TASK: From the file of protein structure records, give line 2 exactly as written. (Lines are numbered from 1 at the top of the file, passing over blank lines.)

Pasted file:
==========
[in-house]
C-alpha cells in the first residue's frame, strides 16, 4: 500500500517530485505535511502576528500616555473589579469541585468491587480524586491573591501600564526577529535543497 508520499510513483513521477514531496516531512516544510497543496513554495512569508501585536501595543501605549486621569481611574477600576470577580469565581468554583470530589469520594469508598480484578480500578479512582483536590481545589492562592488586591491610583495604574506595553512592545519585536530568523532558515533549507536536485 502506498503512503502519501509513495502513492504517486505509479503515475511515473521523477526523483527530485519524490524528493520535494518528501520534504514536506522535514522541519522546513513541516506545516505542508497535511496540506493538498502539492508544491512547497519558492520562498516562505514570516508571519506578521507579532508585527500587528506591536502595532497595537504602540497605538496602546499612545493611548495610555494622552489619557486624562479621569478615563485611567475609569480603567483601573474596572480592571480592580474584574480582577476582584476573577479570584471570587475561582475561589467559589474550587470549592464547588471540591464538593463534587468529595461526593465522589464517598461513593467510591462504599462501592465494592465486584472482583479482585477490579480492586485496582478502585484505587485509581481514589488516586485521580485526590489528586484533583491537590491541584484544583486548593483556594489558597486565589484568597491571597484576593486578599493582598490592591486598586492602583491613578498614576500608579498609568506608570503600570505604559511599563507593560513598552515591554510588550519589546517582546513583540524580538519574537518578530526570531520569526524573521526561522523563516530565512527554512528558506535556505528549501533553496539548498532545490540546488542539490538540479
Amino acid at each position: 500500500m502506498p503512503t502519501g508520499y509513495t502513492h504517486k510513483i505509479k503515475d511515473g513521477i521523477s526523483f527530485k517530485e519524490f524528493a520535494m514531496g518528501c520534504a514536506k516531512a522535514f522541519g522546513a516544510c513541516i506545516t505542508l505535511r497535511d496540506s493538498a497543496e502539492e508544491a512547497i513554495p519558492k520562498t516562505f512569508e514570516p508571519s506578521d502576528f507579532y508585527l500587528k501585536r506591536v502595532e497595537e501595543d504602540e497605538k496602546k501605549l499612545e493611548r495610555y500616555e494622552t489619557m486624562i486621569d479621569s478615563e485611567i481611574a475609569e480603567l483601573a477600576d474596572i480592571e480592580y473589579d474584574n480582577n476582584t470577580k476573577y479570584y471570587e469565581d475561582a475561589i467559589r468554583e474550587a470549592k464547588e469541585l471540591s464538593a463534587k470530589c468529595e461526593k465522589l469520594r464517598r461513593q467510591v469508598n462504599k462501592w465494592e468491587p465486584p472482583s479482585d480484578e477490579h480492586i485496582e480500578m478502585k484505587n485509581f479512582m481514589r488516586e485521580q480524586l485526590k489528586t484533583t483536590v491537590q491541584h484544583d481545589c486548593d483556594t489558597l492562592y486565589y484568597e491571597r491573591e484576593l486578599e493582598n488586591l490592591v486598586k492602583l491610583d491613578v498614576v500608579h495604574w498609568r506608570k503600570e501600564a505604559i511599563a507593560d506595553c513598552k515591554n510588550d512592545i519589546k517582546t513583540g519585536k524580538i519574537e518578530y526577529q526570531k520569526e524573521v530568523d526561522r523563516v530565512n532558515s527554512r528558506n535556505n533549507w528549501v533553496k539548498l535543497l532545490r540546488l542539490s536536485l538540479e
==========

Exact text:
C-alpha cells in the first residue's frame, strides 16, 4: 500500500517530485505535511502576528500616555473589579469541585468491587480524586491573591501600564526577529535543497 508520499510513483513521477514531496516531512516544510497543496513554495512569508501585536501595543501605549486621569481611574477600576470577580469565581468554583470530589469520594469508598480484578480500578479512582483536590481545589492562592488586591491610583495604574506595553512592545519585536530568523532558515533549507536536485 502506498503512503502519501509513495502513492504517486505509479503515475511515473521523477526523483527530485519524490524528493520535494518528501520534504514536506522535514522541519522546513513541516506545516505542508497535511496540506493538498502539492508544491512547497519558492520562498516562505514570516508571519506578521507579532508585527500587528506591536502595532497595537504602540497605538496602546499612545493611548495610555494622552489619557486624562479621569478615563485611567475609569480603567483601573474596572480592571480592580474584574480582577476582584476573577479570584471570587475561582475561589467559589474550587470549592464547588471540591464538593463534587468529595461526593465522589464517598461513593467510591462504599462501592465494592465486584472482583479482585477490579480492586485496582478502585484505587485509581481514589488516586485521580485526590489528586484533583491537590491541584484544583486548593483556594489558597486565589484568597491571597484576593486578599493582598490592591486598586492602583491613578498614576500608579498609568506608570503600570505604559511599563507593560513598552515591554510588550519589546517582546513583540524580538519574537518578530526570531520569526524573521526561522523563516530565512527554512528558506535556505528549501533553496539548498532545490540546488542539490538540479